In January, Aaron Demo, Doug Lancaster, Jayme Hobin, and Danielle Bustos braved the cold to complete drone flight school each earning their Part 107 certification which allows them to legally pilot an unmanned aerial vehicle (UAV or drone) for commercial use under FAA regulation.
The flight school our team participated in was administered by an expert drone operator from Measure, a leader in drone and aerial intelligence in multiple states. The two-phase training began with the basic procedures for operating a drone. This included everything from safety procedures to maintenance guidelines. This is a key part of training to both protect the team and the equipment. The team also had to master the regulatory compliance rules for flying drones commercially to ensure that they felt comfortable operating a UAV within the FAA rules surrounding drones.
In the second phase of training, the team got to get behind the controls to try it for themselves. They began on a drone from Measure to learn the basics and get in more practice flights. They all ran test routes as well as launching and landing the drone. After the team became comfortable on Measure’s drones, they switched to learn on Baseline’s drone. This was the key part of training, ensuring our team could feel comfortable operating on our equipment. On the last day of training, our team got more flight time with our drone, learning more about what it can do and how to fly safely. Between flights, the team retreated back to the truck to get out of the wind-chill and warm up before braving the cold to fly again. As the day went on, they practiced flying on autopilot. This is a key feature of the drone because it ensures an accurate flight pattern which allows the photos it takes along the flight to be at the same elevation and distance apart. These photos can then be stitched together to create a topographic map for further surveying purposes. Although the drone operates on its own, the team learned it is still vital to have an operator supervising and ready to take control if something were to go wrong.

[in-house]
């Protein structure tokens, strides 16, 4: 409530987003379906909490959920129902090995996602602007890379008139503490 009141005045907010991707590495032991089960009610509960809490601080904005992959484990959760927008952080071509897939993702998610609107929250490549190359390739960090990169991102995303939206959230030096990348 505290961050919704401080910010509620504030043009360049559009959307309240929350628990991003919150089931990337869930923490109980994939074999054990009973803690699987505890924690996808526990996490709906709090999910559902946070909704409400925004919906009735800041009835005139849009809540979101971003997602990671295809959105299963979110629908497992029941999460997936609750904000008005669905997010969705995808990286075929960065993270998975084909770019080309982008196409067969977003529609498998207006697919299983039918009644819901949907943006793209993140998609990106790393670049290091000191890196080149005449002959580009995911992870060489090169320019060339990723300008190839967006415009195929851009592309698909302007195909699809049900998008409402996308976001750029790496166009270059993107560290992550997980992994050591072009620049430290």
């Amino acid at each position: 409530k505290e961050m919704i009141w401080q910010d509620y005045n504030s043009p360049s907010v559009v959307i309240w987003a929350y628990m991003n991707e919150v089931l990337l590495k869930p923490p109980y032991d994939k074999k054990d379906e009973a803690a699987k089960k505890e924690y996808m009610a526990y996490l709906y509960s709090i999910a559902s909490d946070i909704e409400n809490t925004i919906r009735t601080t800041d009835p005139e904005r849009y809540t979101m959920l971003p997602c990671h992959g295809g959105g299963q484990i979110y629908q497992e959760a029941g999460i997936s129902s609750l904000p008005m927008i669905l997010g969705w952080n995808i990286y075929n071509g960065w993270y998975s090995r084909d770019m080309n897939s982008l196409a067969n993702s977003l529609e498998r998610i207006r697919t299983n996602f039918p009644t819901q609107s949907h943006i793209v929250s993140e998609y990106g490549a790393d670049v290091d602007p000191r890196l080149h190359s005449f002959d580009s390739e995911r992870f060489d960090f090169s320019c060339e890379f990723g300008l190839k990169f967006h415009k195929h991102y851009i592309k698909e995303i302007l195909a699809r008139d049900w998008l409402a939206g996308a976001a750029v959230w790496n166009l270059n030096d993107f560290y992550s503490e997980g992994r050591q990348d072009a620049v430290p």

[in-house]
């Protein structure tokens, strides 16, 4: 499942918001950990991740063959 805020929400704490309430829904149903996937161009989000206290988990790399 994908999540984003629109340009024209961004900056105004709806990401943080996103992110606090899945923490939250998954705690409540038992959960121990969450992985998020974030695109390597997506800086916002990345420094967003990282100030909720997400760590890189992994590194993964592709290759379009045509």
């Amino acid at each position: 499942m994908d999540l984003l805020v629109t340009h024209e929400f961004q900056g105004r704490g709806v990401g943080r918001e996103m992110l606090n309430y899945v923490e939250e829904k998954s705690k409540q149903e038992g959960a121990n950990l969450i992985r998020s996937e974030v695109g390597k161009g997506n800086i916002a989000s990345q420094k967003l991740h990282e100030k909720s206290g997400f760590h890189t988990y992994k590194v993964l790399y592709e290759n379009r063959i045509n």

Aaron practiced this first-hand when in the middle of an autopilot flight, a small Cessna plane flew too low in the path of the drone. He took control and moved the drone away from the flight path to avoid a collision. Between the cold, practice flights, and avoiding a collision Aaron, Doug, Jayme, and Danielle earned their certification. Now that we have four new Part 107-certified survey team members, Baseline is excited and well-prepared to integrate drones into our surveying services.